Anthony and Patricia White have joined the Gorongosa team. They manage Catapu, a 30,000 hectare (75,000-acre) sustainable forestry concession, which employs more than 100 local people. Catapu is now part of the Gorongosa family of companies. The Reserve, located 30km south of Caia, straddling National Highway 1, is known for its huge variety of trees, birdlife and smaller wildlife species.
“Instead of transporting tons of lumber by truck on Mozambican roads, Pat and Ant’s approach is to conserve,” explains Gorongosa Restoration Project President Greg Carr. ”The abandoned fallen wood is turned into beautiful tables, desks, chairs and other wooden artifacts and works of art.”
In addition to furniture and lumber, the Capatu operation exports small blocks of wood that hobbyists, mostly in the UK, turn into a variety of objects. Eight wood-turning retailers who purchase wood from the Reserve just completed a very successful “Tools for Mozambique” drive. All tools donated by their customers will be used by students learning the trade on the job. The result: donations of everything from power tools to socket sets, every type of woodworking and woodturning tool you can imagine, screws, nails, measuring equipment, and items some businesses couldn’t identify.
Observers are fascinated when they see how Ant and Pat work. One of the turn tables used by the group is made of an old Toyota gearbox. Wood chisels are made from the iron of former wildlife traps. A portable “slabber” (pictured below) is carried into the forest and used to increase the value of fallen trees and dead wood.
“We increase tree cover, not decrease,” explains Carr. “The Whites and their employees plant four trees for every fallen tree they process. Considering that every tree planted has a 50% chance of survival; we’re growing two trees for every one fallen tree harvested.”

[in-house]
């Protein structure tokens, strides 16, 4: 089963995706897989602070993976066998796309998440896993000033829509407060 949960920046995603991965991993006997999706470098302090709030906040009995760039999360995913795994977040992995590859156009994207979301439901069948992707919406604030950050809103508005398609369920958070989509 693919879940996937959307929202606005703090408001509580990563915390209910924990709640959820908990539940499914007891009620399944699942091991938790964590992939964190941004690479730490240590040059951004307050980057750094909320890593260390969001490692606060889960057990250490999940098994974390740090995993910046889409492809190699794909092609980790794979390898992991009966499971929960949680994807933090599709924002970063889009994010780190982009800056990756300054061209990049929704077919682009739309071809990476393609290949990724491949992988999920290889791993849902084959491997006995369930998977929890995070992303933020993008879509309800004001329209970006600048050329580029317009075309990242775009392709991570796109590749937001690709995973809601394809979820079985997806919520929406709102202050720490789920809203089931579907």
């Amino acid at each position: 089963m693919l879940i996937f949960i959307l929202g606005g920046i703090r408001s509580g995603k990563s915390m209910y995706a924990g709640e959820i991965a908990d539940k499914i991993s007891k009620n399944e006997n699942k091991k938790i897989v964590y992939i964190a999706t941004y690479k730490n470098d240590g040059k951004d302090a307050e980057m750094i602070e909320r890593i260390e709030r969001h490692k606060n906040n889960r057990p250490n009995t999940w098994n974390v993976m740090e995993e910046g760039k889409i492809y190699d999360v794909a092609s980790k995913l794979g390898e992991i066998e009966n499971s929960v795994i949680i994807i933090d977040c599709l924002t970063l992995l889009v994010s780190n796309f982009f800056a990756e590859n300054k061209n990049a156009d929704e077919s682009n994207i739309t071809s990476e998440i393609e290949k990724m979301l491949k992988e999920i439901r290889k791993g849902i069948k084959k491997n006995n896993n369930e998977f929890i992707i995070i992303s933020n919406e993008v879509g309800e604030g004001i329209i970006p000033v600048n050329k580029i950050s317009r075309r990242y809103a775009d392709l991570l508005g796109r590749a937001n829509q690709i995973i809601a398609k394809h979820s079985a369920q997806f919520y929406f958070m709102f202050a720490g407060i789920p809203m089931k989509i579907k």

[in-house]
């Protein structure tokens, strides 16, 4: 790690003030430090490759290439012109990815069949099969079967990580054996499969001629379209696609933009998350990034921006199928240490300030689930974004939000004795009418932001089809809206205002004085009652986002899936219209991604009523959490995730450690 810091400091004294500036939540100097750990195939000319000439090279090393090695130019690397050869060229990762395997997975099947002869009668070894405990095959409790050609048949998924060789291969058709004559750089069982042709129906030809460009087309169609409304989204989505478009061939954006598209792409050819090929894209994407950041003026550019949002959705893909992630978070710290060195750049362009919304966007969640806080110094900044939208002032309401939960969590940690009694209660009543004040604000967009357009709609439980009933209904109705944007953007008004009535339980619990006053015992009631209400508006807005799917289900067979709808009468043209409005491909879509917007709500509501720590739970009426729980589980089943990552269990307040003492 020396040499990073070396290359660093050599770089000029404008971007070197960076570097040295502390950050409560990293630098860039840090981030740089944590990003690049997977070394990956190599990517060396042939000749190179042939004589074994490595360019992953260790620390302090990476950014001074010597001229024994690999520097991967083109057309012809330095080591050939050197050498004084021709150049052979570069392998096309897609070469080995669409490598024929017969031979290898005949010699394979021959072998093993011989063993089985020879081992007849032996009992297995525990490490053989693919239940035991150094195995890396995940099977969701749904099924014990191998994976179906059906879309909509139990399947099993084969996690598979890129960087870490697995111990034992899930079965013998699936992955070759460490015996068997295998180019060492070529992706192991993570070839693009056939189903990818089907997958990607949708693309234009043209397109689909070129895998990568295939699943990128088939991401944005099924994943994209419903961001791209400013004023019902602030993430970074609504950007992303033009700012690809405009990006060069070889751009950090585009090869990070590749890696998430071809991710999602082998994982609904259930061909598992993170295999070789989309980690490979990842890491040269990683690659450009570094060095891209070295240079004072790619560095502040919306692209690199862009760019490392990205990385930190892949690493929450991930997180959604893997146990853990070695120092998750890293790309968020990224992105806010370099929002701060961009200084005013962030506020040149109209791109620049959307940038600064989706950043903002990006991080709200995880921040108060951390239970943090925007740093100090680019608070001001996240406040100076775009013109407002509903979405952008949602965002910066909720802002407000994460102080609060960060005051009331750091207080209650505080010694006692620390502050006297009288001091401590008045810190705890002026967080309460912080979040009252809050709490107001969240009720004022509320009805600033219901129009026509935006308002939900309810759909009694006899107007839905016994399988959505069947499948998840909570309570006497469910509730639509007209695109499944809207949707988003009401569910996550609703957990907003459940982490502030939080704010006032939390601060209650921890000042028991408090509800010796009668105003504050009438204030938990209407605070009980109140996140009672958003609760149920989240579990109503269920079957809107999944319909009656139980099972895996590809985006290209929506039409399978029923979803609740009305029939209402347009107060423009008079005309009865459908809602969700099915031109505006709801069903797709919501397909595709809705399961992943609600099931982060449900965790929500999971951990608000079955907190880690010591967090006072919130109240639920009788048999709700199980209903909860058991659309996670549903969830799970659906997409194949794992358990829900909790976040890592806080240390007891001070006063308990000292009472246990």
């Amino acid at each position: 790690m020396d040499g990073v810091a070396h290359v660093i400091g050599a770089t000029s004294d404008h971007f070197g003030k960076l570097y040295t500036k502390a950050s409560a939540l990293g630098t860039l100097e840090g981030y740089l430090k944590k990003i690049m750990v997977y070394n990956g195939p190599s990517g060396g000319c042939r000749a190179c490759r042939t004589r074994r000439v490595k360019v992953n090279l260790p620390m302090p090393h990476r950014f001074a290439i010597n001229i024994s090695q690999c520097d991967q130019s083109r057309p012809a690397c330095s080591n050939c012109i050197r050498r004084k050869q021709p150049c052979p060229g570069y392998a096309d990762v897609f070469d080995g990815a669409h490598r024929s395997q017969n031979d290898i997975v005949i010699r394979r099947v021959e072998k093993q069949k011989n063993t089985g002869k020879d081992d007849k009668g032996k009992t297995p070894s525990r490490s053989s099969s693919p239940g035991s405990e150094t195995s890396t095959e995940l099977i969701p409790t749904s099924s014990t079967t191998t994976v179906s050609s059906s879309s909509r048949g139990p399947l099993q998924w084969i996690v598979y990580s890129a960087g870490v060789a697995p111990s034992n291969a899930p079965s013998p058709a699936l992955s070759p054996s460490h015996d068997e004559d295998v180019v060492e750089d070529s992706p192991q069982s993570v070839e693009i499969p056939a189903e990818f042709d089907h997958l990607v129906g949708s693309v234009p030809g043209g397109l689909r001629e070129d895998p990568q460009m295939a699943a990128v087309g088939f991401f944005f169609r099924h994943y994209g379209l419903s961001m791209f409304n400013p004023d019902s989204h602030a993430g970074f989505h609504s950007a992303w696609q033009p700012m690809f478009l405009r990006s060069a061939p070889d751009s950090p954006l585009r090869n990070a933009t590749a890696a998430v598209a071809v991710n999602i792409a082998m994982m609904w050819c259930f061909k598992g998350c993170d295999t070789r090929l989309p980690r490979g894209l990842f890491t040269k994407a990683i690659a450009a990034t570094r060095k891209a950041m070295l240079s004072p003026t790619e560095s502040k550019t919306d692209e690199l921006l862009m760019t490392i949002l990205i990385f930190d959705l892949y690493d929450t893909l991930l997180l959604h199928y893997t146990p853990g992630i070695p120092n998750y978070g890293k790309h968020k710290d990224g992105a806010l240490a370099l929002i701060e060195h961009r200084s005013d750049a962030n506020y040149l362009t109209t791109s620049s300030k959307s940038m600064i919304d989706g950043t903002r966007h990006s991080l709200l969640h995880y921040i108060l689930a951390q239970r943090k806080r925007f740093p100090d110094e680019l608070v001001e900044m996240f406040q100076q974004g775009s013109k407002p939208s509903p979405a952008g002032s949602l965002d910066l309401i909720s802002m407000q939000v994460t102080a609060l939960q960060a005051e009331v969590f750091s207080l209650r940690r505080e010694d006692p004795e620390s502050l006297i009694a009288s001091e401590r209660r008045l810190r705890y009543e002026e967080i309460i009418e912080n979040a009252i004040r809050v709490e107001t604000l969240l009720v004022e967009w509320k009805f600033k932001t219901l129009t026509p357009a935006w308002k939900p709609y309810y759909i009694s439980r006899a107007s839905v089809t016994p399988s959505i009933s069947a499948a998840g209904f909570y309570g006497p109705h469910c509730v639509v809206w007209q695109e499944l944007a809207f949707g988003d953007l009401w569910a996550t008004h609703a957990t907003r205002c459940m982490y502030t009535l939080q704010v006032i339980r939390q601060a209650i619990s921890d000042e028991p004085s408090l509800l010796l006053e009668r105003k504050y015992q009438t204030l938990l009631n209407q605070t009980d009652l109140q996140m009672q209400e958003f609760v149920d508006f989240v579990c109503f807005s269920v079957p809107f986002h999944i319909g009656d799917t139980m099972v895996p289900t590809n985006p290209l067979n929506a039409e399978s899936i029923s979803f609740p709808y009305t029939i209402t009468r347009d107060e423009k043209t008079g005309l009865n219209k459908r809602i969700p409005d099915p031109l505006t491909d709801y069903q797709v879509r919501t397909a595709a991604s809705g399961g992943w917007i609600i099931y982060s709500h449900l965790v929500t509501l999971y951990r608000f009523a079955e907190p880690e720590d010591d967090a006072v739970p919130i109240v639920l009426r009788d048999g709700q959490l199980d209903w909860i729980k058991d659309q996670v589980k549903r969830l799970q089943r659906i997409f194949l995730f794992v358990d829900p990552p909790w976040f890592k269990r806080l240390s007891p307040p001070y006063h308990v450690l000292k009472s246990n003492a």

Mozambique is an African country with significant natural forest cover. Native forests and woodlands used to cover 43% of land-mass and forests are critical to the country’s social, environmental and economic well-being. Rapid deforestation, however, is threatening ecosystems and rural livelihoods.
“Pat and Ant White operate the best managed, sustainable forest in Mozambique,” said Carr. “There can be a lot of waste in forestry operations, but not the way these folks do it. I am proud of them.”
Another hidden gem nestled inside the Reserve is the M’phingwe Lodge, operated by the Whites and listed as one of Sasol’s 200 top birding sites in Southern Africa. The area has more than 280 different indigenous trees.
Situated 32km south of the Zambezi River on the main North/South highway (EN1), M’phingwe serves as a base for exploring the local birds, butterflies and flora. Short walks lead from the camp through the indigenous forest, which boasts more than 120 different bird species.
Contributors: the Gorongosa Restoration Project, Voetspore, the Lonely Planet and the World Bank